Coming of age?

As the composites industry matures, manufacturers continue their search for technology that will maximize production and minimize cost. A growing number of resin infusion shops — including some aerospace manufacturers — are finding this combination in reusable vacuum bag (RVB) technology. Proponents say these stretchy membranes can replace disposable bagging films and even rigid countermolds, and they offer molders a wealth of advantages, including improved part-to-part quality and greater shop safety and cleanliness. No less important, they provide a way to cut down on consumables and reduce a shop’s waste stream. RVBs do, however, require capital expenditure and offer challenges that must be overcome for proper implementation, and they aren’t always the right way to go in every part process situation.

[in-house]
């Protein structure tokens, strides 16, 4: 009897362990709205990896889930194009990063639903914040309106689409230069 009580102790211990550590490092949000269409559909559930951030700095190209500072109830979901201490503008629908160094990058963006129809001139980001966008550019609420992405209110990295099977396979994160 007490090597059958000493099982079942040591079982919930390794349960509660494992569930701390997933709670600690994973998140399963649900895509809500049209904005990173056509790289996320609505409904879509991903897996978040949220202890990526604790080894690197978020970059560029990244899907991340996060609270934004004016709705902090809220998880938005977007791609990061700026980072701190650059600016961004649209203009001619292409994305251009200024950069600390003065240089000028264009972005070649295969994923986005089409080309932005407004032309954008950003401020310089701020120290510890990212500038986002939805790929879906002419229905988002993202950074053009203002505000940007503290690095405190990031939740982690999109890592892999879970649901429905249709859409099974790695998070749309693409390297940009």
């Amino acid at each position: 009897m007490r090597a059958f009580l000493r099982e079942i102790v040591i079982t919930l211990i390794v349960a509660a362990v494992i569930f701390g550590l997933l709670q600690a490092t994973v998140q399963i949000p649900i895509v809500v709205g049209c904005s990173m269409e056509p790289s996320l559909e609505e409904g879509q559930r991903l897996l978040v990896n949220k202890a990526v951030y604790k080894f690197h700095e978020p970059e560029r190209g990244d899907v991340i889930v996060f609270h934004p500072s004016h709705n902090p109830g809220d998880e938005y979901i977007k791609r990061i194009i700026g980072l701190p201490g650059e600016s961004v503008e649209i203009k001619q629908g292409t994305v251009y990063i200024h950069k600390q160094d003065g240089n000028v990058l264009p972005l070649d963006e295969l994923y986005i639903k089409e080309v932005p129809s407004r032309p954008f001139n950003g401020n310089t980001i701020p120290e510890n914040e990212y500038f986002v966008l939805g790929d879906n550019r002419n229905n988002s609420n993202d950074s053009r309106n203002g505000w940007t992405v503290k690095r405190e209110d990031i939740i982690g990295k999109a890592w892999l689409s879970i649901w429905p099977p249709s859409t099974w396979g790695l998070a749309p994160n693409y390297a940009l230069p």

“As with any process tool, there’s a list of factors to consider,” says Rich Rydin of RVB system provider SR Composites LLC (Henderson, Nev.). “Each RVB system has pros and cons, and fabricators should consider the relative ease of building and using the RVB, its tolerance for a specific resin chemistry and processing temperature, and, of course, the aggregate cost per square foot.”RVBs are made with either synthetic or natural rubbers. The most prevalent, synthetics, include a broad range of silicones, but other elastomeric materials have been used in vacuum membranes, including (but not covered here) forms of polyurethane, ethylene/propylene, polysulfide, fluorosilicone, nitrile and chloroprene.Silicone is a polymerized siloxane, or polysiloxane, an inorganic/organic polymer. That is, it contains an inorganic silicon/oxygen backbone to which organic groups (methyl, ethyl or phenyl), derived from petroleum distillates, are attached. Formulated to exhibit rubber-like elongation, silicone rubber is a common RVB material. To be useful as RVB materials, silicones require in-situ polymerization via the addition of a catalyst — typically platinum, but also tin or water — and their cure can vary with environmental conditions.

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